|Jealov is an underground, DJing trio from Belgium. The group is made up of members Yann-Alex Janssens, Rick Roels, and Mathieu Seynaeve. Much like a previously reviewed artist Albert Swarm, Jealov prefers mystery over concrete details. Framework is their debut EP through Mush Records, and it's a combination of dubstep, hip hop, and electro-folk. The music is accentuated by scattered vocals (both male and female) and news media clips. If all of this sounds done before, then you're right, it has. However, Jealov does it incredibly well, creating as much mystery behind the music as themselves.|
Despite being from Belgium, there are no barriers for this music to be accepted, especially in the States. When vocals are featured, they're sung mostly in English. "Blakk Sun" features both male and female vocals sung over airy percussion pops. The male lead's vocals are stylistically similar to Jamie Smith from the XX. His vocals are low and breathy and play nicely against the dubstep beats and video game sound effects of Mario getting a mushroom or squashing a goomba. The utilization of vocals and news pieces is done to add background chatter to the foreboding and dark arrangements. "19-808" has a sexy jazz underbelly while clicks and whistling are heard. The next track "unable/UNABLE" starts with banjo plucking before the dubstep makes its entrance like a dark cloud passing overhead. Then the track enters the Twilight Zone with creepy bells during a man and woman singing together, I lost myself.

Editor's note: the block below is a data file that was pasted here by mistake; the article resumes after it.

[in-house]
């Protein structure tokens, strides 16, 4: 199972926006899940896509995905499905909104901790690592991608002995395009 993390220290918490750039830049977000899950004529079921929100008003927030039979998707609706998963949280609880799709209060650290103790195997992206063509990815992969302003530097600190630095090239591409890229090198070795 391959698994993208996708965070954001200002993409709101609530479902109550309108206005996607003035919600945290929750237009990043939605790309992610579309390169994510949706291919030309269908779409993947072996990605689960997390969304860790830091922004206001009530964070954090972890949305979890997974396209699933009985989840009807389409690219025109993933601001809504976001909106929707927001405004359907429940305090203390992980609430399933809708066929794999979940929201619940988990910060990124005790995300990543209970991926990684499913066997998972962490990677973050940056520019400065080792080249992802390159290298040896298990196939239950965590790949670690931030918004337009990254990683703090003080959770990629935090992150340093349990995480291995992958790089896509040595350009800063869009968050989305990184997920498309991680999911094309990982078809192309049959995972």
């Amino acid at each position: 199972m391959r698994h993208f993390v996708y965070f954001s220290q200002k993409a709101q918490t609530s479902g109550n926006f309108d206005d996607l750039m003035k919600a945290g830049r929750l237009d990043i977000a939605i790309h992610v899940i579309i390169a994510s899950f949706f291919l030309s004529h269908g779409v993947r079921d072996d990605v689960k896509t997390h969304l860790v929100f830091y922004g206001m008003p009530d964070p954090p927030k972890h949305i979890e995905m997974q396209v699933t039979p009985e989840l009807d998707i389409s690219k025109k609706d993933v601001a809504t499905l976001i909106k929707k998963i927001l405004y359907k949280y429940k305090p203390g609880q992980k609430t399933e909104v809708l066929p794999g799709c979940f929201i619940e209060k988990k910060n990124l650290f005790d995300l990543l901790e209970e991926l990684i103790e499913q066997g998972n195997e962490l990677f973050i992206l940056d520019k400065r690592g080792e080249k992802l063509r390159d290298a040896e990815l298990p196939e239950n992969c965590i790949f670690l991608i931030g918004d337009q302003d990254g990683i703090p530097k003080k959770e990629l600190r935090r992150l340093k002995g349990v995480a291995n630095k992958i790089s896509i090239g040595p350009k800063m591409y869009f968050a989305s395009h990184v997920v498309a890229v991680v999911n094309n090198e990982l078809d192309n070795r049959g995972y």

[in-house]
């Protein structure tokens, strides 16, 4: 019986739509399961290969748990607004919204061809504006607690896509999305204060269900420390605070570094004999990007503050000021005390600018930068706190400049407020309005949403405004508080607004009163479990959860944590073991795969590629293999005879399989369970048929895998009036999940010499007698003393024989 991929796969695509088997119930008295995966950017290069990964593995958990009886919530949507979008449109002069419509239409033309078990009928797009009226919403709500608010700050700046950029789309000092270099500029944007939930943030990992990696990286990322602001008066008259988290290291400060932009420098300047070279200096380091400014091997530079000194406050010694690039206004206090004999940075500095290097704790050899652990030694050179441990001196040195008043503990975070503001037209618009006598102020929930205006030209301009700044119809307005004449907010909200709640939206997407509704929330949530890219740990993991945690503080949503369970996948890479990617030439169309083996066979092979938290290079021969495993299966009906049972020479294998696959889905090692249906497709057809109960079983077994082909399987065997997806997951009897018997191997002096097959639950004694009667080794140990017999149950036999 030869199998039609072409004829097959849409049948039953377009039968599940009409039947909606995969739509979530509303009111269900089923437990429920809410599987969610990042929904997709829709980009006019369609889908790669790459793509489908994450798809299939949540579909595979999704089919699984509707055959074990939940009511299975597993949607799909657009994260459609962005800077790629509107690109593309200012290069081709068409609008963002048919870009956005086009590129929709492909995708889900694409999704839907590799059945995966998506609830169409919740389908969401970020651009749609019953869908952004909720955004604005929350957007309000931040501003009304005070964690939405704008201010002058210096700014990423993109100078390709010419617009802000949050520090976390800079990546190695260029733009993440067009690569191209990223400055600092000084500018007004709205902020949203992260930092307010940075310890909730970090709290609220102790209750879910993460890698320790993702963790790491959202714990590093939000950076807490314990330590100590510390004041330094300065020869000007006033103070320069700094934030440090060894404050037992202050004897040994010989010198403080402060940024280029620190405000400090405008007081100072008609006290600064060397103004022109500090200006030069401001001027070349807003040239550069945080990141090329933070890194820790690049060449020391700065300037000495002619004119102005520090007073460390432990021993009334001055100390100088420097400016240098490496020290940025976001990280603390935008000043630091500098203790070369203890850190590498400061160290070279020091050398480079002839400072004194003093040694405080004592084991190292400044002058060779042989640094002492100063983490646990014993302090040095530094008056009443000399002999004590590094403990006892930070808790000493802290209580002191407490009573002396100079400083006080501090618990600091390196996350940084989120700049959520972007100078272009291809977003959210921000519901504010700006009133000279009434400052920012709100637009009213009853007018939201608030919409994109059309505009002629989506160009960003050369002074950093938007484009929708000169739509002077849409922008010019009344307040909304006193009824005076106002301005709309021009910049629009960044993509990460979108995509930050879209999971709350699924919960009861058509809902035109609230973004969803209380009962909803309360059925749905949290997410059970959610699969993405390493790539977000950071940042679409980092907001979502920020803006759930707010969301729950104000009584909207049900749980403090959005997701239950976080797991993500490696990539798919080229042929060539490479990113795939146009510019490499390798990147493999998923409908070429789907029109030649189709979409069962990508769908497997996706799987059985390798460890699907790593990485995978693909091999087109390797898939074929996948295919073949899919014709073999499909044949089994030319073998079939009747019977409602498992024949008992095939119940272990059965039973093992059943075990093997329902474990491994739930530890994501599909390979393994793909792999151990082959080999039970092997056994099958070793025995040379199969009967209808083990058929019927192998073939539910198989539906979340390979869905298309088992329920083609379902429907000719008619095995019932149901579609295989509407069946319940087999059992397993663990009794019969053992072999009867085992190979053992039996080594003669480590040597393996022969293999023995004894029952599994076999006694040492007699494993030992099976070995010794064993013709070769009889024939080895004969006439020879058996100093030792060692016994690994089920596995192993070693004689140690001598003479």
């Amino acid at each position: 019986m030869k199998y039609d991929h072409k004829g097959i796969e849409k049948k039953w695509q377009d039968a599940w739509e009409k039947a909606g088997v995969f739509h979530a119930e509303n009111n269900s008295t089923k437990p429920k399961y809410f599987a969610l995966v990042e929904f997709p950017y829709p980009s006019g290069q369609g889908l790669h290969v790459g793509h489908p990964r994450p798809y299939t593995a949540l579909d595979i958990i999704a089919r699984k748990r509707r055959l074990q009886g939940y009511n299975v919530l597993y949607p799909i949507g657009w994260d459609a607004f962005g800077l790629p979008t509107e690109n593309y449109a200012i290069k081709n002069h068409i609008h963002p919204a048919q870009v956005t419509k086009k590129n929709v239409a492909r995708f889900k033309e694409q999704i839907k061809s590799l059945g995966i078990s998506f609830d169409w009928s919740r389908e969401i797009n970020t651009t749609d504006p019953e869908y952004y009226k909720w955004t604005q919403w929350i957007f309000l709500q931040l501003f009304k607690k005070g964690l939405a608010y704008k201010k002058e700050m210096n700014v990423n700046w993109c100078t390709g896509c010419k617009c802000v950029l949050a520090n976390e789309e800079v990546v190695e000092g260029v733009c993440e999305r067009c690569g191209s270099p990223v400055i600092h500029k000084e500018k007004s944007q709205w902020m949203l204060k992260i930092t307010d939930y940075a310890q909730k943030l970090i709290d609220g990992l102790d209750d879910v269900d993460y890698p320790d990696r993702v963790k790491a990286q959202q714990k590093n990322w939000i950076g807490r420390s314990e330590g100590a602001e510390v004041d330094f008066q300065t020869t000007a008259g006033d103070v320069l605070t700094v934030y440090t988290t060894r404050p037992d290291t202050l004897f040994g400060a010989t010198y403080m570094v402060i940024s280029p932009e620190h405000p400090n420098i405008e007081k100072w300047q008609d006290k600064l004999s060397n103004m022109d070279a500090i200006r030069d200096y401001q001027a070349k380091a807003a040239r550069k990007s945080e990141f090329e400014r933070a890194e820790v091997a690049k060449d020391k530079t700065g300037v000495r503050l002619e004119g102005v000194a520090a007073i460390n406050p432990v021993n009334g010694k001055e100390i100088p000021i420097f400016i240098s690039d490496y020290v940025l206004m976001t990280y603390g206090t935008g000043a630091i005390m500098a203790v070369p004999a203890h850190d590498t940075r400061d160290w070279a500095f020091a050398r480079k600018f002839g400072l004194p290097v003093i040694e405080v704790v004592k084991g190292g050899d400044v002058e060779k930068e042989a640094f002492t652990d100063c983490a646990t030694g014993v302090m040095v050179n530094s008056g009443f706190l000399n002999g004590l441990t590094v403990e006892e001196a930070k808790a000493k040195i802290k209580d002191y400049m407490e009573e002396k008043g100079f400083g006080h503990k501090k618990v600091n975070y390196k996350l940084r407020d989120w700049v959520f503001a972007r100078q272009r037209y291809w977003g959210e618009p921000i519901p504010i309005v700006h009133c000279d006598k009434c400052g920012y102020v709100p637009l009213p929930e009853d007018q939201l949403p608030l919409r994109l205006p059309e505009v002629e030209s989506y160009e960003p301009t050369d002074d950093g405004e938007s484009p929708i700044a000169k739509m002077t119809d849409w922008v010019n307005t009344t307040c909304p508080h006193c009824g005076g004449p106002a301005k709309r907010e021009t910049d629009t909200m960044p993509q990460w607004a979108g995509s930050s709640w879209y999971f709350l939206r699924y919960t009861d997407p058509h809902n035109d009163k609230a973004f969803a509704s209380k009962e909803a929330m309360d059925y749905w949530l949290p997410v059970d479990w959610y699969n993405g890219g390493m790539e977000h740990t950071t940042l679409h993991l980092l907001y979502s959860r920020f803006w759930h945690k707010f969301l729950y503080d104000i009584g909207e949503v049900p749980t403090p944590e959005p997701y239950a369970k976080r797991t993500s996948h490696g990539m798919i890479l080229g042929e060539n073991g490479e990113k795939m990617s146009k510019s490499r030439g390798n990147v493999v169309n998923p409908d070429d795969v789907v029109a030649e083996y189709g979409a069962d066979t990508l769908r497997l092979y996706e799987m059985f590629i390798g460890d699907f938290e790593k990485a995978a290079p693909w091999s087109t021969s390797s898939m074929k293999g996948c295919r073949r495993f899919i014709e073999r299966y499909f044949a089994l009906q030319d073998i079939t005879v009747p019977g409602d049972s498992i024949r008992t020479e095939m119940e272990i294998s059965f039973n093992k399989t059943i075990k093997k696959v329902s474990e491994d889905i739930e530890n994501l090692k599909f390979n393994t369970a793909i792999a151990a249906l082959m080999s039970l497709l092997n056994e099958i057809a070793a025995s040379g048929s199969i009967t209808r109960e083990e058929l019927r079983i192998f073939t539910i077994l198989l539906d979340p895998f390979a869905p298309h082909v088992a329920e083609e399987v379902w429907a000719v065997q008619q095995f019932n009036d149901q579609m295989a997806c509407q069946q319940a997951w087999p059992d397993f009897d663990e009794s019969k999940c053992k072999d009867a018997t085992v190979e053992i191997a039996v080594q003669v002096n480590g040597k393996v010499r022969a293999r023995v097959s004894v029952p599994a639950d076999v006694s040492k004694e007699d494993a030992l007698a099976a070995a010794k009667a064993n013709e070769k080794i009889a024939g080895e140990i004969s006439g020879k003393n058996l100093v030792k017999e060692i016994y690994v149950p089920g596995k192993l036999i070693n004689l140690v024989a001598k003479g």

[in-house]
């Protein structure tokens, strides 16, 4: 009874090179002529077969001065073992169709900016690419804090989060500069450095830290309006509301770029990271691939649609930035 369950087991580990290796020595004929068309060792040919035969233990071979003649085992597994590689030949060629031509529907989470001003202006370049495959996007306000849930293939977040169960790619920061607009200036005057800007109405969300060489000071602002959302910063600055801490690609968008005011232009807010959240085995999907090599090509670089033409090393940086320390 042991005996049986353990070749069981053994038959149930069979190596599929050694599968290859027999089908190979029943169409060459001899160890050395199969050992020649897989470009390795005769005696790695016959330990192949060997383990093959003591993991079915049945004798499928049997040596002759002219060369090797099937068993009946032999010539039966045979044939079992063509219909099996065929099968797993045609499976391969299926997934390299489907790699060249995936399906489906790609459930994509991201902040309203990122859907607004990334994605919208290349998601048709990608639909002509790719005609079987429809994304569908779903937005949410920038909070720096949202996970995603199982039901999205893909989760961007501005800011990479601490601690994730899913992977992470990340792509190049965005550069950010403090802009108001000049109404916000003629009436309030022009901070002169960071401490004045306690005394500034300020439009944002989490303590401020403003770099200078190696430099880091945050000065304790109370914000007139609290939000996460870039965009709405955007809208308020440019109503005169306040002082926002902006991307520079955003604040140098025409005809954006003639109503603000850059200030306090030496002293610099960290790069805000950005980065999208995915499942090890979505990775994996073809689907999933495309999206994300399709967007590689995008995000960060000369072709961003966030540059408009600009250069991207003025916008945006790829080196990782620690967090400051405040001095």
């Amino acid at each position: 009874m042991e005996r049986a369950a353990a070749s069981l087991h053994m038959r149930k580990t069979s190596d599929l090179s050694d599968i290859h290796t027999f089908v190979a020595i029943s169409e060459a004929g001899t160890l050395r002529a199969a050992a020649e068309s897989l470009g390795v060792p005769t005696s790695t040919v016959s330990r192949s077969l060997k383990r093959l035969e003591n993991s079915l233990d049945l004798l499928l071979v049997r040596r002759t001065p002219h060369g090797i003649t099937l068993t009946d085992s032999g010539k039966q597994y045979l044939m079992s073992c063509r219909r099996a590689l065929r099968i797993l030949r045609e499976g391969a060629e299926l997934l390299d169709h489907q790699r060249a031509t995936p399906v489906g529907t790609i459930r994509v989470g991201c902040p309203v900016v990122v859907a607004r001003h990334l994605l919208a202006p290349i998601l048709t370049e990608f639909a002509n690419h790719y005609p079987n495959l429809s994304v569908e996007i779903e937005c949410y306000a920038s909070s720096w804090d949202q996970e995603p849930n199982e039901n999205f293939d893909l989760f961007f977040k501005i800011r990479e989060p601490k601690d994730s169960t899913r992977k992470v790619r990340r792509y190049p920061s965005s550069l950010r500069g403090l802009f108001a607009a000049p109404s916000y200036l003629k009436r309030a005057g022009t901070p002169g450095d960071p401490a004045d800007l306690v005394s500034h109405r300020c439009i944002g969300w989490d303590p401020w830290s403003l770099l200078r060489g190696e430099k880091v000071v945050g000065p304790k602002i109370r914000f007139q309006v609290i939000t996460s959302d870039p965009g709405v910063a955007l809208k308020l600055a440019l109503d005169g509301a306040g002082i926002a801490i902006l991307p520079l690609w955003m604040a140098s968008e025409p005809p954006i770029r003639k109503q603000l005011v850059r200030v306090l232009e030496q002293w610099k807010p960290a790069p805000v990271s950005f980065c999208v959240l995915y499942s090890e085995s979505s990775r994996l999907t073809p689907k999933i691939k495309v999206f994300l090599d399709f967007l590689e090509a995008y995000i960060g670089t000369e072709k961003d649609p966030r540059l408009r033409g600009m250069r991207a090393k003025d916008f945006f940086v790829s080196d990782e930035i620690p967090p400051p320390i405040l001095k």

Getting lost Jealov's Framework is hard to do. Danger often sounds lurking behind the corner, keeping you intently listening to what might come next. "Blue Spells" and its sequel track "Part 2 (The Water) begins as something beautiful with bird chirps, sparse percussion, and female vocals You got me breathing under water / That's what I'm feeling. The grander (perhaps, bigger budgeted if this were a movie) sequel track is more hip hop oriented with male vocals in the lead and the female in the back. The track then takes a dark turn near the middle with pig noises and audio of a man and woman arguing violently until a chilling laugh breaks in.
If any of this sounds interesting to you, then you have to hear the album because I don't think I've done it the justice that it deserves. Jealov's debut EP never haves a dull moment, and they use suspense to further elevate their music. It's a definite nighttime record, and one that would make for a nice drive home if not somewhat creepy. Framework is one of the most interesting albums that I've heard out of this genre. If this EP is just the Framework, I'm excited to see what Jealov offers when their full-length is fully constructed. - Earbuddy